1. Start with defining technology use planning–how would you describe it?
Technology use planning is a map. Instead of mapping out how to get to a physical location, it maps out how technology can be integrated into the classroom to maximize the results and minimize the costs. It should be inclusive in the sense that it focuses on how the technology will work for all students. It is also inclusive in that it should take into account the teachers, administrators, and financial stakeholders. All groups involved need to be moving in the same direction with a understood and agreed upon purpose. Technology use planning is an integrated plan that accounts for all members with the goal of creating a purposeful plan, not a random patchwork. It should be purposeful and add value.
2. How might the new National Educational Technology Plan 2010 be an effective and powerful resource for technology use planning?
The NETP 2010 addresses five main areas: Learning, Assessment, Teaching, Infrastructure, and Productivity. In addition to those areas, it also makes recommendations for federal, state, and local stakeholders. This is an important part of good technology use planning. It is a team effort that needs a single minded approach from multiple levels of government. The plan helps focuses decision-makers on the key questions. “The model asks that we focus what and how we teach to match what people need to know, how they learn, where and when they will learn, and who needs to learn.” (U.S. Department of Education Office of Educational Technology)
The plan makes several strong recommendations to the policymakers and stakeholders across the country. They are essential guidelines for any teacher, administrator, or district board member to follow as they map out the use of technology in their classroom, school, or district. The key focus is put the responsibility for learning on the student. Learning is not about listening to a lecture and spitting it back. Instead, the students should be steering their own ship and finding their own way. Curriculum and assessment needs to be focused. All class lessons and activities should be essential for accomplishing a specific goal. All assessments should address the essential components of the specific goals that were targeted. Finally, the plan places a strong emphasis on providing broad access to the tools students need.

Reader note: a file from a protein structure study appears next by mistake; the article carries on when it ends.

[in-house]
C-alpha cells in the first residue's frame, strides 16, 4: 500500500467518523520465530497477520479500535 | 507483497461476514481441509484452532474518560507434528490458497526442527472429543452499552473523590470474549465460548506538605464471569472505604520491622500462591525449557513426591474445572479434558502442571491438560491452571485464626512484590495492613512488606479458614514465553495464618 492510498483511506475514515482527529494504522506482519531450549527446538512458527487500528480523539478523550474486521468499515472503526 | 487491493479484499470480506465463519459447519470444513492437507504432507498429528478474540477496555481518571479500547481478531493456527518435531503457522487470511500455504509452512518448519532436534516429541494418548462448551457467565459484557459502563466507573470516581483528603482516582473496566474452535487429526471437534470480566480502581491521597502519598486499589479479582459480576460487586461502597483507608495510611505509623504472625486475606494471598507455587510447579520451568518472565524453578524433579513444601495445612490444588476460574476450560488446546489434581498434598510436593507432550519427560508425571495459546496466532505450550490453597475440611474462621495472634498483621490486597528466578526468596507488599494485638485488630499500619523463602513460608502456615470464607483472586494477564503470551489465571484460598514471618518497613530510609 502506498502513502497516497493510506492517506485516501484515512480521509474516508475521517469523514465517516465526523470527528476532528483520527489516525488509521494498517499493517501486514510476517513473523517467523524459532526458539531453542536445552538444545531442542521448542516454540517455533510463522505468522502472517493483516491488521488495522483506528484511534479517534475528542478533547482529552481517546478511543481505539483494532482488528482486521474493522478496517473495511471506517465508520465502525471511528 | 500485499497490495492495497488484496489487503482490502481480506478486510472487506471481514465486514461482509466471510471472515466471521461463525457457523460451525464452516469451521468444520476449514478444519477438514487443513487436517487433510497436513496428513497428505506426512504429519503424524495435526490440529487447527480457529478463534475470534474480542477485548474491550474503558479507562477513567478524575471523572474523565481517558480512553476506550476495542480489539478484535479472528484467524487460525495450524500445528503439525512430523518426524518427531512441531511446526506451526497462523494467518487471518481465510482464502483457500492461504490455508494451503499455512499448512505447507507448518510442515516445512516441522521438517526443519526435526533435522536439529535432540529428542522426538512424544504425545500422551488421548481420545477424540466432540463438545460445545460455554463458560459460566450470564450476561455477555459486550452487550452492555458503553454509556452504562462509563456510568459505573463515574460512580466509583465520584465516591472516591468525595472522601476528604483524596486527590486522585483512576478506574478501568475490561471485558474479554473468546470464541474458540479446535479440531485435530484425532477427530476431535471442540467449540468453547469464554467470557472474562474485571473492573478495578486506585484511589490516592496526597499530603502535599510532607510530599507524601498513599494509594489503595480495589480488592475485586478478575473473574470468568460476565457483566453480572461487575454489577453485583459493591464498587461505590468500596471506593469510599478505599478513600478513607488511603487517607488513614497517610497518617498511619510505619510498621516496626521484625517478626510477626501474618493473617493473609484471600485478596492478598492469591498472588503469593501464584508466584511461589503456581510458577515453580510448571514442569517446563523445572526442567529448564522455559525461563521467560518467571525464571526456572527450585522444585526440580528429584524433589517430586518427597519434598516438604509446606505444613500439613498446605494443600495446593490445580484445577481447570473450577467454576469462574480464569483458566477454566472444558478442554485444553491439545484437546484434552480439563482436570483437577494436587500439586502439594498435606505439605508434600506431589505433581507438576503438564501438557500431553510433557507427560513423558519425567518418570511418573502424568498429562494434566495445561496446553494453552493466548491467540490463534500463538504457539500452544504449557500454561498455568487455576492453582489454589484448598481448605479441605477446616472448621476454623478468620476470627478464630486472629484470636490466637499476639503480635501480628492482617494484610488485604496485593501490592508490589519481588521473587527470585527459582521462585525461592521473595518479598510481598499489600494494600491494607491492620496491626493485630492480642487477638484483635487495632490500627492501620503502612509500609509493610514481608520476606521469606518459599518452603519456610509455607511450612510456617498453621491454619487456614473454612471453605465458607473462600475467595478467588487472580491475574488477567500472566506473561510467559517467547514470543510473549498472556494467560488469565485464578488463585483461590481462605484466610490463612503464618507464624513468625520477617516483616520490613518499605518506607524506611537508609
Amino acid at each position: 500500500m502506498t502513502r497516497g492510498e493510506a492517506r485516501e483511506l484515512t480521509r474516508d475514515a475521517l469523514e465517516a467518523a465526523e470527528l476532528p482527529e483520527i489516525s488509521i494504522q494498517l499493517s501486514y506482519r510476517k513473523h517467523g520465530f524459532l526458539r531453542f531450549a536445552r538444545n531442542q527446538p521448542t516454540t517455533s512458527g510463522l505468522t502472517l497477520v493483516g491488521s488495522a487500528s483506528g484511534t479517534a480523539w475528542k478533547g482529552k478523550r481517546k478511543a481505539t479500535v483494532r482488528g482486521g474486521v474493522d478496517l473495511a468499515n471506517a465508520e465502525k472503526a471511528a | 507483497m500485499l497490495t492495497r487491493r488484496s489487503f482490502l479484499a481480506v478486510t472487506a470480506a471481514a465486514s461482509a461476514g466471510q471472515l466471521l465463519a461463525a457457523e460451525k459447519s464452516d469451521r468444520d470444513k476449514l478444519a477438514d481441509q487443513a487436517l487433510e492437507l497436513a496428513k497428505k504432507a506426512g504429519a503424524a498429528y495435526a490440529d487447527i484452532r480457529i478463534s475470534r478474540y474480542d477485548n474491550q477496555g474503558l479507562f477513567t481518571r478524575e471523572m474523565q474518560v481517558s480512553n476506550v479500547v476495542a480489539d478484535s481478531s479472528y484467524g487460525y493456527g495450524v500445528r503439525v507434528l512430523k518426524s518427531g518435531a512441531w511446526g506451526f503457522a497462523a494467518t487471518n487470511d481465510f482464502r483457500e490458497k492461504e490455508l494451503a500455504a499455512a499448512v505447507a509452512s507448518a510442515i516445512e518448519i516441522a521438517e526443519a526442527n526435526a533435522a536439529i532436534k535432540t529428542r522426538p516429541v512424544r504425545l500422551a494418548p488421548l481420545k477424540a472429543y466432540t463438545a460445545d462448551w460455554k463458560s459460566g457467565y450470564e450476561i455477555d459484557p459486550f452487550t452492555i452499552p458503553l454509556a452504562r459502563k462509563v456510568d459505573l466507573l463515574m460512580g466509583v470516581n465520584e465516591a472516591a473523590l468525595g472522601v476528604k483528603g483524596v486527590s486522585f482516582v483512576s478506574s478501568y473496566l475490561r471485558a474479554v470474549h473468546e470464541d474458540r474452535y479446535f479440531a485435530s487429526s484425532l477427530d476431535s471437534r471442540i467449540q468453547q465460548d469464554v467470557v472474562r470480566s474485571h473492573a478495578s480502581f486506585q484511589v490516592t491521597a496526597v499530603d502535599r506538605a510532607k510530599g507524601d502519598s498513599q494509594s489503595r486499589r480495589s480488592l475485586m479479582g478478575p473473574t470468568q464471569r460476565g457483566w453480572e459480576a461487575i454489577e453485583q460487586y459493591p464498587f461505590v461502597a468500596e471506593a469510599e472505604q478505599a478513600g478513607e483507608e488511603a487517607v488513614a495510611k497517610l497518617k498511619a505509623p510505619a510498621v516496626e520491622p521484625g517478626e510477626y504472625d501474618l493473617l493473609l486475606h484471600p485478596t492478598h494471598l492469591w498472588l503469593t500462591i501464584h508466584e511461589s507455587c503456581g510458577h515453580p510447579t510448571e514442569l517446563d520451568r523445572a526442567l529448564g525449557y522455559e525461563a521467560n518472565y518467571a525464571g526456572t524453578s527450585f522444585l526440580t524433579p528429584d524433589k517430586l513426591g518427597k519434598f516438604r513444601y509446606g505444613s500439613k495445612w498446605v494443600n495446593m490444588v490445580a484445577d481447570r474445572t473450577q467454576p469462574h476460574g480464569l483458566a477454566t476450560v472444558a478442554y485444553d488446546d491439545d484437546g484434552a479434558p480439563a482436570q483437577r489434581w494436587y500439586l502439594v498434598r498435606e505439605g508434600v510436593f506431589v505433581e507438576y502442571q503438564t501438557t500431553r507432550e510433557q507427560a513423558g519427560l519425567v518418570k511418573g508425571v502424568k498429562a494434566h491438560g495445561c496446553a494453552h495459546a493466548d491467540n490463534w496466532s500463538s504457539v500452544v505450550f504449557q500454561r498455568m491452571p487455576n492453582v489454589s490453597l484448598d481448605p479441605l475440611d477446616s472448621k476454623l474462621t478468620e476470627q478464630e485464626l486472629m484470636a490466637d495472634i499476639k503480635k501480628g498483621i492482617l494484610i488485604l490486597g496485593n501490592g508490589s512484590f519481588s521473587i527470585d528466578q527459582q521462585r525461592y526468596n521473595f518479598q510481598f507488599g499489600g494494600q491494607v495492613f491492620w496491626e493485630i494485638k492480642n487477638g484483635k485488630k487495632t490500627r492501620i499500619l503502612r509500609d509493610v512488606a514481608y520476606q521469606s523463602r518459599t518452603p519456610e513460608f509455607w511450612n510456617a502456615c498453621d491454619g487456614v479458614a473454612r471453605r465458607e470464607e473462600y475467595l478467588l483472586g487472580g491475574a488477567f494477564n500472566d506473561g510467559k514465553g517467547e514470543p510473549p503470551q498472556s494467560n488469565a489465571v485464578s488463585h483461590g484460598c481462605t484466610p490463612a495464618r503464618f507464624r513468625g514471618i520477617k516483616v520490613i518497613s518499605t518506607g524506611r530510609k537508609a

3. Do you agree with See about tech use plans needing to be short, not long term?
Partially. In life, it is important to have long term and short term goals. The short term goals should be more specific, but should help build to the broader long term goal. Technology planning should be the same. For example, the NETP 2010 has a very serious long term goal of significantly increasing the proportion of Americans with a college degree. It then creates smaller goals which they hope will be like rungs on a ladder to their lofty goal. It is dangerous to focus too heavily on a long term goal for many reasons. If people get tunnel vision in their attempts to reach a long term goal, they may realize upon achieving it that it is no longer of great value. When having long term goals, it is important to constantly re-evaluate it’s worthiness. On the other hand, having no unified long term goal and only focusing on the short term, is equally as troublesome. If everything is done with only the short term in mind, people run the risk of seeing the short term goals as just a checklist of things to cross off and lose sight of why it is so important.